# Independent families of subsets of $\mathbb N$ of size continuum

A family $\mathcal F$ of subsets of $\mathbb N$ is independent if for any two finite, disjoint subsets $\mathcal A,\mathcal B\subseteq\mathcal F$ the set $$\bigcap_{A\in\mathcal A}A\cap\bigcap_{B\in\mathcal B}(\mathbb N\setminus B)$$ is infinite.

It is well-known that there is an independent family on $\mathbb N$ of size $2^{\aleph_0}$. This for example implies that there are $2^{2^{\aleph_0}}$ ultrafilters on $\mathbb N$.

My favourite proof of the existence of a large independent family uses the Hewitt-Marczewski-Pondiczery Theorem that says that the space $2^{\mathbb R}$ (with the product topology) is separable: Pick a countable dense subset $D\subseteq 2^{\mathbb R}$ and consider, for each $r\in\mathbb R$, the set $A_r$ of all functions $f\in D$ (from $\mathbb R$ to $2$) with $f(r)=1$. The $A_r$ form an independent family of the required size on $D$.

There is a purely combinatorial proof as an exercise in Kunen's set theory book, but that proof is rather by computation than by visualization. There is a large number of nice proofs of the fact that there is a large almost disjoint family on $\mathbb N$.

So here is my question: Does anyone know a nice proof of the existence of a large independent family (large=of size continuum) on $\mathbb N$? (Other than the two proofs mentioned above or a combinatorialized version of the H.M.P.-argument.)

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Observation: If we force to add $2^{\omega}$ many Cohen Reals, then this collection will form an independent family of size $2^{\omega}$ in the extension. Just thought I'd point out this fact to anyone perusing the post. – Jason Dec 12 '10 at 8:02
@Jason: Actually, adding a single Cohen real already adds $2^\omega$ many Cohen reals which give rise to an independent family of size continuum. – Stefan Geschke Dec 12 '10 at 18:34
How do you prove the Hewitt-Marczewski-Pondiczery theorem without using the existence of large independent sets in the first place? Otherwise the argument is circular. – Emil Jeřábek Oct 6 '11 at 2:11
@Emil Jerabek: The set of functions from $\mathbb R$ to $2$ that are 1 on a finite union of disjoint open intervals with rational endpoints and otherwise zero is a countable dense subset of $2^{\mathbb R}$. How do you prove the HMP-theorem using independent families? – Stefan Geschke Oct 6 '11 at 7:19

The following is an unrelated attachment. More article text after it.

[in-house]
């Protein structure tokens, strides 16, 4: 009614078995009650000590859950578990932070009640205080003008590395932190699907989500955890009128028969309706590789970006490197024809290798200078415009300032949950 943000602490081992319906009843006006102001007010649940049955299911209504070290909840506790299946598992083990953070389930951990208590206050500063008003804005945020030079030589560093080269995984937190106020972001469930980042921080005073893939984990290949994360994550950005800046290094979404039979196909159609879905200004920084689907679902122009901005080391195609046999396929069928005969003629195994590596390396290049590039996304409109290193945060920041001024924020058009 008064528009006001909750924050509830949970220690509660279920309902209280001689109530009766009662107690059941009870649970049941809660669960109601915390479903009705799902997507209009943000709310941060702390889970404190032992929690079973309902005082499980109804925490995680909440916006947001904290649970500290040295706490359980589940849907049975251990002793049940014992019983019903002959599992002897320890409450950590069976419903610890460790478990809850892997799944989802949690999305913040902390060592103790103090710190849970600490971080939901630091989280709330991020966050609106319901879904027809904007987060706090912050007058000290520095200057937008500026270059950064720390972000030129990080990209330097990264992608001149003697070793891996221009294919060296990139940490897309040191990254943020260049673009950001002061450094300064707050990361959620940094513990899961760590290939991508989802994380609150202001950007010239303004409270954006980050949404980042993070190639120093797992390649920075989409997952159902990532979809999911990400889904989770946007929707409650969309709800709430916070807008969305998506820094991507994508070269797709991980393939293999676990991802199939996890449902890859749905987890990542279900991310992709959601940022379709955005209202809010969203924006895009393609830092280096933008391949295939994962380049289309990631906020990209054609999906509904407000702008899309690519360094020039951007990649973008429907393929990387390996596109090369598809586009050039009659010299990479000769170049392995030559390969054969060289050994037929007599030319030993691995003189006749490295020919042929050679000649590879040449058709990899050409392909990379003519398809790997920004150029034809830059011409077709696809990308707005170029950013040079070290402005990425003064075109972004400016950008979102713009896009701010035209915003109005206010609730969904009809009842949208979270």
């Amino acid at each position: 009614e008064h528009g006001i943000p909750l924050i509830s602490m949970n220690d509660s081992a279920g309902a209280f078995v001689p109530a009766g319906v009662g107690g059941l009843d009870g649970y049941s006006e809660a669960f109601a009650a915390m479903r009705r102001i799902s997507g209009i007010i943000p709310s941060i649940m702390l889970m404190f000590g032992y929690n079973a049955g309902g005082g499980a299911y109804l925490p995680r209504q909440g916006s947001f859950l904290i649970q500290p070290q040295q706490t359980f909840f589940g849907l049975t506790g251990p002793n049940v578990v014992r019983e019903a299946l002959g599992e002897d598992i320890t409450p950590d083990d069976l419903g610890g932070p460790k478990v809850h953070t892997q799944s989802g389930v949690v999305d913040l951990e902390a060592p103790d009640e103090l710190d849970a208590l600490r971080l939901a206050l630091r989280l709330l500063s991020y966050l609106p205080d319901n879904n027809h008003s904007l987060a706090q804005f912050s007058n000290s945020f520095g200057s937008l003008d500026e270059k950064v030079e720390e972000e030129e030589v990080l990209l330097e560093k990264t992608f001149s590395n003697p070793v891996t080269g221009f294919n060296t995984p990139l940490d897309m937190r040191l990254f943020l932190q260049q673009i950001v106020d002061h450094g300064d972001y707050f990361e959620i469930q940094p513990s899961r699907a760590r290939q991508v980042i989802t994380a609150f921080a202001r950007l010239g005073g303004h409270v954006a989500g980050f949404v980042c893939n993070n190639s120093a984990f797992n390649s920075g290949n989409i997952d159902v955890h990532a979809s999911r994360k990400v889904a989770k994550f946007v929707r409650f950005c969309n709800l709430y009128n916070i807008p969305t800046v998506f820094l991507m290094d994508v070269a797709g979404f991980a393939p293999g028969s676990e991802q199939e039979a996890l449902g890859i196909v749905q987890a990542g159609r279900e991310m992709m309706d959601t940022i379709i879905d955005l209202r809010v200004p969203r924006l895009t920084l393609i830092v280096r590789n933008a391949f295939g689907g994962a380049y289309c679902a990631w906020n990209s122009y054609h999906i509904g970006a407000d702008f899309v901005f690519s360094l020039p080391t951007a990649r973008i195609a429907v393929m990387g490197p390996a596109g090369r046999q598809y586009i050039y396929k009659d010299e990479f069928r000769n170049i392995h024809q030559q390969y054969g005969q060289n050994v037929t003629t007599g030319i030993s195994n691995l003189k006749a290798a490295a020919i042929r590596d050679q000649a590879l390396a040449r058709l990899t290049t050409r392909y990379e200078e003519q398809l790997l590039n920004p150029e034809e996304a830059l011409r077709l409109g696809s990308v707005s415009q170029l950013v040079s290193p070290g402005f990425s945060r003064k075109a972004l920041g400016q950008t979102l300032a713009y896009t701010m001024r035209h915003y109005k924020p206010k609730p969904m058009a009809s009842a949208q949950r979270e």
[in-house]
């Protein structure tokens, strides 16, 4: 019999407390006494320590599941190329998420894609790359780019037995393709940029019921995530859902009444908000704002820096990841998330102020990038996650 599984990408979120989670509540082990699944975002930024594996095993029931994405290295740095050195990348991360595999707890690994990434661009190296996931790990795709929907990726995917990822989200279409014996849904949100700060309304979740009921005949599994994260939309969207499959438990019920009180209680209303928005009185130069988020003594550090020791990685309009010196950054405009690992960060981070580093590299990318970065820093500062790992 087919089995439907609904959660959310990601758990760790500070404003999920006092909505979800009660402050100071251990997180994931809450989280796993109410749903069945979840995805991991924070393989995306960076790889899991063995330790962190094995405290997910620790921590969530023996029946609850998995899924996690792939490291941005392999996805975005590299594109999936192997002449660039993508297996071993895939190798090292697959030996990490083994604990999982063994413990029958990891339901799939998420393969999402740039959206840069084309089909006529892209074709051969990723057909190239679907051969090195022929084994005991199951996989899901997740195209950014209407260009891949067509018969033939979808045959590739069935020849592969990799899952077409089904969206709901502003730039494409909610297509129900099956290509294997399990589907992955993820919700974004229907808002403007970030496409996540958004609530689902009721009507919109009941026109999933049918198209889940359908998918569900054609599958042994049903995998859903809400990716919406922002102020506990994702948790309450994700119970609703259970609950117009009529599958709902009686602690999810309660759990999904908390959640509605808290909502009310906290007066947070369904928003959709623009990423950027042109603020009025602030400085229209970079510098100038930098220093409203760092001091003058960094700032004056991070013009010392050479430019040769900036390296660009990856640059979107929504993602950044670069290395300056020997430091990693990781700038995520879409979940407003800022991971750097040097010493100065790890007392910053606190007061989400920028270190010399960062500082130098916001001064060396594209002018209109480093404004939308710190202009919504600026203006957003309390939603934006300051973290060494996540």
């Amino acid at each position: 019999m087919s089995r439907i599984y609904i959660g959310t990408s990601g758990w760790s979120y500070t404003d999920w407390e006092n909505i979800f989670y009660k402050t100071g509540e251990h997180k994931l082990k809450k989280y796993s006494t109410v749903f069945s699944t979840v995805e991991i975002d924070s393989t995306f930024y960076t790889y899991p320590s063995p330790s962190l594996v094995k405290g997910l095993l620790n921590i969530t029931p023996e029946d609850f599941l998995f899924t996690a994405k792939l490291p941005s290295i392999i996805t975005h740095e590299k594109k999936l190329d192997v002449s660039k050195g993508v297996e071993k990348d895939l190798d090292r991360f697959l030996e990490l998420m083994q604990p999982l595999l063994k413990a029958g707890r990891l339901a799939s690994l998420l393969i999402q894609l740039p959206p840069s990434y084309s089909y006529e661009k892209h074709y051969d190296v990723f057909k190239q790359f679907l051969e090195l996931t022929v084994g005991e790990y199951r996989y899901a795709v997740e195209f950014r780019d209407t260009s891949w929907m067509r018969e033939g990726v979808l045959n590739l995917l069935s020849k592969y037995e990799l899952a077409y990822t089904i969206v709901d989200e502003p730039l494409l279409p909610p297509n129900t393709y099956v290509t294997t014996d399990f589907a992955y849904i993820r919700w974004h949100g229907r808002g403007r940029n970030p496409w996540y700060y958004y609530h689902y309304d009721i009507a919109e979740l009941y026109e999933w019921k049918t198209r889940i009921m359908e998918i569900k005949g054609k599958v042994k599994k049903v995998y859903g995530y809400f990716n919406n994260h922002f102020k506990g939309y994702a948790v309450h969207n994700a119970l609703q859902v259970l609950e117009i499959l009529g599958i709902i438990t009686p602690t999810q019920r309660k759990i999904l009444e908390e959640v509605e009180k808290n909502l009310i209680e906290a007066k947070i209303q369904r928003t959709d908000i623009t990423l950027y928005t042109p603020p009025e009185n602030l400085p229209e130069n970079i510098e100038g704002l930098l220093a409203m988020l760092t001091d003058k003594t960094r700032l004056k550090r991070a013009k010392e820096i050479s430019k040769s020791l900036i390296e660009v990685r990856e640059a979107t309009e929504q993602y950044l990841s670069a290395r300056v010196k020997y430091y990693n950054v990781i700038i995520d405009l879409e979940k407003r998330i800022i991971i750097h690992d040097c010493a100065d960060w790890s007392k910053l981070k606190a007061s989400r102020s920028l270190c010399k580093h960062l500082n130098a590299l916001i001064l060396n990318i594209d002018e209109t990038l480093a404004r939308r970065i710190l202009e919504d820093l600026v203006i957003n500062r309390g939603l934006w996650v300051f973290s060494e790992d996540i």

To prove HMP using an independent family $F$ of size continuum, identify $2^{\mathbb R}$ with $2^F$ and let, for each $n\in\mathbb N$, $f_n$ be the element of $2^F$ defined by $f_n(X)=1$ iff $n\in X$. The set of these countably many $f_n$'s is dense, because when you untangle the definition of what it means for it to be dense, it boils down to the independence of $F$. – Andreas Blass Oct 7 '11 at 14:15

## 6 Answers

Let $2^{<\omega}$ be the binary tree and assign to each branch $x$ the family $F_x$ of finite sets that intersect it. If $x_1$, $x_2$, $\ldots$ $x_k$ is a finite set of (distinct) branches then there is a level, $n$ say, where they all differ. On each level above $n$ you can find finite sets that satisfy any Boolean combination of the $F_{x_i}$ you like.

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An obvious remark to make here is that all you need as your starting point is continuum-many subsets of a countable set with all intersections finite: thus, the binary tree is one of many constructions that will do the job. It's nice to see such a direct link between the two problems. – gowers Dec 14 '10 at 14:58
KP, this is my favorite proof among several very nice arguments so far. Thanks for the answer. – Stefan Geschke Dec 14 '10 at 22:36
An easy construction of an almost disjoint family of size continuum is given by taking, for each real number with, say, decimal expansions 0.123411... the set {1, 12, 123, 1234, ... }. – mathahada Dec 19 '10 at 15:33

I realize that the question is rather old, but here is another proof: Let $\mathcal{B}$ be a countable base for the topology of $\mathbb{R}$ closed under finite unions. For each $r \in \mathbb{R}$, let $A_r = \{ B \in \mathcal{B} : r \in B \}$. The family $\{A_r : r \in \mathbb{R} \}$ is an independent family on $\mathcal{B}$.